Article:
Guccione, who is a public figure, sued Hustler Magazine, Inc. ("HMI") and Flynt Distributing Company, Inc. ("FDC"), alleging defamation, invasion of privacy, and copyright infringement.*fn1 The privacy and copyright claims were dismissed and are not pursued on appeal. The defendants unsuccessfully sought summary judgment, alleging the absence of actual malice and the substantial truth of the publication.
At a boisterous trial that gave new meaning to the term "adversary proceeding," Guccione contended that the article was libelous per se because adultery is a crime in New York, N.Y. Penal Law § 255.17 (McKinney 1980), and that he was entitled to nominal damages even if he had not demonstrated injury to reputation. He further claimed that the defendants printed the libel with actual malice, that is, knowledge of its falsity or reckless disregard for whether it was true or not. In support of this claim, Guccione presented evidence that he had testified about his 1979 divorce at the televised Ohio trial of a previous libel suit against HMI, that Flynt attended much of the trial, and that in connection with that trial Muriel Guccione discussed the divorce during the course of a deposition attended by HMI's attorneys. Guccione also elicited testimony that Flynt and his business associates are self-professed "Guccione watcher" with excessive interest in the details of the Penthouse publisher's private life. Finally, Guccione offered excerpts from other issues of Hustler to show that Flynt bore ill will toward Guccione. Guccione sought compensatory and punitive damages and, at the damages phase of the trial, offered into evidence the entire November 1983 issue of Hustler.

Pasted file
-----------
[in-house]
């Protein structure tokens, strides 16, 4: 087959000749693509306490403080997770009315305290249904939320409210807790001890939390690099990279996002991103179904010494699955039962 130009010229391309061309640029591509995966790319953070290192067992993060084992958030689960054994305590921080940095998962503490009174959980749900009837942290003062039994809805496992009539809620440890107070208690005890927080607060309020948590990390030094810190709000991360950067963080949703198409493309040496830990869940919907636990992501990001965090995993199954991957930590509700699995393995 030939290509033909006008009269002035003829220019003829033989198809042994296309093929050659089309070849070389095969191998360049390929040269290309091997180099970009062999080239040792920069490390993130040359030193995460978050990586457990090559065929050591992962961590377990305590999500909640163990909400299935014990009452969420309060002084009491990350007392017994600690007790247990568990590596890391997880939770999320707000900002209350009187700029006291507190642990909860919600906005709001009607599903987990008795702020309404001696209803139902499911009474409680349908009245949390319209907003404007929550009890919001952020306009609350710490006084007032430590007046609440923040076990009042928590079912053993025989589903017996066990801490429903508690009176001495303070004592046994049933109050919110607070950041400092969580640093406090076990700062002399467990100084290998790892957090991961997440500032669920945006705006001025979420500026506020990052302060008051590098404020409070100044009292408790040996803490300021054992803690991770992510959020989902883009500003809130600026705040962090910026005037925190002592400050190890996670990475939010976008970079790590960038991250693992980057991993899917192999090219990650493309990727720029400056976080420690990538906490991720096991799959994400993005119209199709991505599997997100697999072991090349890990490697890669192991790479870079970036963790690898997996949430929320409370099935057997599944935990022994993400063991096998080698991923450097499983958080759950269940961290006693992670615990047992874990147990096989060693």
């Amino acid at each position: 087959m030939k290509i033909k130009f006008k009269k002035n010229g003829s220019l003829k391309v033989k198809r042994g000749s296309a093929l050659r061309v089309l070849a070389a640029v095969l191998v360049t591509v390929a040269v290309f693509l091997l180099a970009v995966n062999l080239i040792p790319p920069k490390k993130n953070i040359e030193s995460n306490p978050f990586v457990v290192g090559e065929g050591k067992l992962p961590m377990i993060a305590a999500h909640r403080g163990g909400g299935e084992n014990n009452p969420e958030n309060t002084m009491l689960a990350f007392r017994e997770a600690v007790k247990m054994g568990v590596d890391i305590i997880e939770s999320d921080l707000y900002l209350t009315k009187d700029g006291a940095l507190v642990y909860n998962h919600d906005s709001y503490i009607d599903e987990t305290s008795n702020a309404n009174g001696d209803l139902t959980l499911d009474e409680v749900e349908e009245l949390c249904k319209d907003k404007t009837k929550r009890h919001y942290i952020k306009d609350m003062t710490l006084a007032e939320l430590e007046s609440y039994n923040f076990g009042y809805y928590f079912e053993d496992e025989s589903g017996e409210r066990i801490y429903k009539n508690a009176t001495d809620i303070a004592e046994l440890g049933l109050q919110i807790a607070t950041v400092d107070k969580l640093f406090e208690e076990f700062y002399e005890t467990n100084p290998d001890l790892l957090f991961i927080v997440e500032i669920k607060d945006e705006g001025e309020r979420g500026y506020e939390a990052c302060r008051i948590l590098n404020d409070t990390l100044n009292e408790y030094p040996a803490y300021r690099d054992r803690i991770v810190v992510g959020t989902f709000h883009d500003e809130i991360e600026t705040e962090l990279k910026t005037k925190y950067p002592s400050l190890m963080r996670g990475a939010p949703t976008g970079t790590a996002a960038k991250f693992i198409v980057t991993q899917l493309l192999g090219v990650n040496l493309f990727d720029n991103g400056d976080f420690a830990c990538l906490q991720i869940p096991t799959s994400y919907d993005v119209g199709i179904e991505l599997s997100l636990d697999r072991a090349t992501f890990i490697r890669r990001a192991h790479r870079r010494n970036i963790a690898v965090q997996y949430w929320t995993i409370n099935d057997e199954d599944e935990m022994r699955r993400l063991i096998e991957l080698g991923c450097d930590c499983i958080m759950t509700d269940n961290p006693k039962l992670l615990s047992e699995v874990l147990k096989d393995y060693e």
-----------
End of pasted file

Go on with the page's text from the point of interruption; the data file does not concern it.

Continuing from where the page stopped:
Throughout both the liability and damages phases of the bifurcated trial, Guccione's attorney, Norman Roy Grutman, whose melodramatic appeals to jurors' passions and prejudices have previously been criticized by this Court, see Lerman v. Flynt Distributing Co., 745 F.2d 123, 141 (2d Cir. 1984), cert. denied, 471 U.S. 1054, 105 S. Ct. 2114, 85 L. Ed. 2d 479 (1985), demonstrated the inadequacy of our prior cautions. Grutman described Flynt as "the Son of Sam among publishers," a "Philistine Goliath" and "Quasimodo"; he called Flynt's and Hustler's attacks on Guccione "torture" and "death by a thousand cuts"; he said those connected with the alleged libel were trying "to poke Mr. Guccione in the eye with a sharp stick, just as they have been doing for 10 years." At the close of his summation in the damages phase of trial, Grutman urged the jurors, "[i]n the name of the Almighty," to award Guccione large sums in compensatory and punitive damages.